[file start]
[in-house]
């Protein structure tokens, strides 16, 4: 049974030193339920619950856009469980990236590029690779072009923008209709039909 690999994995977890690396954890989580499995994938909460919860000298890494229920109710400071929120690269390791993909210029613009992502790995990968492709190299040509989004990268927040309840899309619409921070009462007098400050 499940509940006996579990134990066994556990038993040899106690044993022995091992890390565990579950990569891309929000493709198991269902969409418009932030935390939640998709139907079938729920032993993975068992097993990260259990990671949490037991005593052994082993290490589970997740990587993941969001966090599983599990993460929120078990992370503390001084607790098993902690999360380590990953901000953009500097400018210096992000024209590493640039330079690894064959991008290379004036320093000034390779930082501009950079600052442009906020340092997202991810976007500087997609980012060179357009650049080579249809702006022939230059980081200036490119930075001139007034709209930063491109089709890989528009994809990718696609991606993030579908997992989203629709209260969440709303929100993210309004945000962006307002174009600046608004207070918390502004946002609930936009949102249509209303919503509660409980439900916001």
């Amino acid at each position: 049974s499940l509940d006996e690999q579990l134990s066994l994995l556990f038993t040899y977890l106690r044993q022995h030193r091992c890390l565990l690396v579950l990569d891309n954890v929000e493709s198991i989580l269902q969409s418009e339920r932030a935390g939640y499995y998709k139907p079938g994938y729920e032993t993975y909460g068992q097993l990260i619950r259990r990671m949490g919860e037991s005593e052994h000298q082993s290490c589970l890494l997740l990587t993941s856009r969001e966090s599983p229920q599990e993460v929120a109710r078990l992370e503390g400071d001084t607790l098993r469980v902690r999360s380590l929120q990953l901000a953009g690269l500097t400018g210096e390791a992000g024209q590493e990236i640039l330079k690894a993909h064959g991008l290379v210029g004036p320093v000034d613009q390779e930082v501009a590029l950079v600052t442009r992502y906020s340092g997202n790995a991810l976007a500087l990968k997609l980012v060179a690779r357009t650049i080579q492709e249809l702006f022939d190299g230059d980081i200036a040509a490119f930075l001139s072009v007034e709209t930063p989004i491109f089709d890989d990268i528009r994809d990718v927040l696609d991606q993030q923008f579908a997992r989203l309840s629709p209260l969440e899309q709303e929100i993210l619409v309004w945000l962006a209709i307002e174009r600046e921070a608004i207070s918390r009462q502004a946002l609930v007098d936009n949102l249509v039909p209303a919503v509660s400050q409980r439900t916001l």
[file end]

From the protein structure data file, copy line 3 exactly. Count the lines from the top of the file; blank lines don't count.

């Amino acid at each position: 049974s499940l509940d006996e690999q579990l134990s066994l994995l556990f038993t040899y977890l106690r044993q022995h030193r091992c890390l565990l690396v579950l990569d891309n954890v929000e493709s198991i989580l269902q969409s418009e339920r932030a935390g939640y499995y998709k139907p079938g994938y729920e032993t993975y909460g068992q097993l990260i619950r259990r990671m949490g919860e037991s005593e052994h000298q082993s290490c589970l890494l997740l990587t993941s856009r969001e966090s599983p229920q599990e993460v929120a109710r078990l992370e503390g400071d001084t607790l098993r469980v902690r999360s380590l929120q990953l901000a953009g690269l500097t400018g210096e390791a992000g024209q590493e990236i640039l330079k690894a993909h064959g991008l290379v210029g004036p320093v000034d613009q390779e930082v501009a590029l950079v600052t442009r992502y906020s340092g997202n790995a991810l976007a500087l990968k997609l980012v060179a690779r357009t650049i080579q492709e249809l702006f022939d190299g230059d980081i200036a040509a490119f930075l001139s072009v007034e709209t930063p989004i491109f089709d890989d990268i528009r994809d990718v927040l696609d991606q993030q923008f579908a997992r989203l309840s629709p209260l969440e899309q709303e929100i993210l619409v309004w945000l962006a209709i307002e174009r600046e921070a608004i207070s918390r009462q502004a946002l609930v007098d936009n949102l249509v039909p209303a919503v509660s400050q409980r439900t916001l």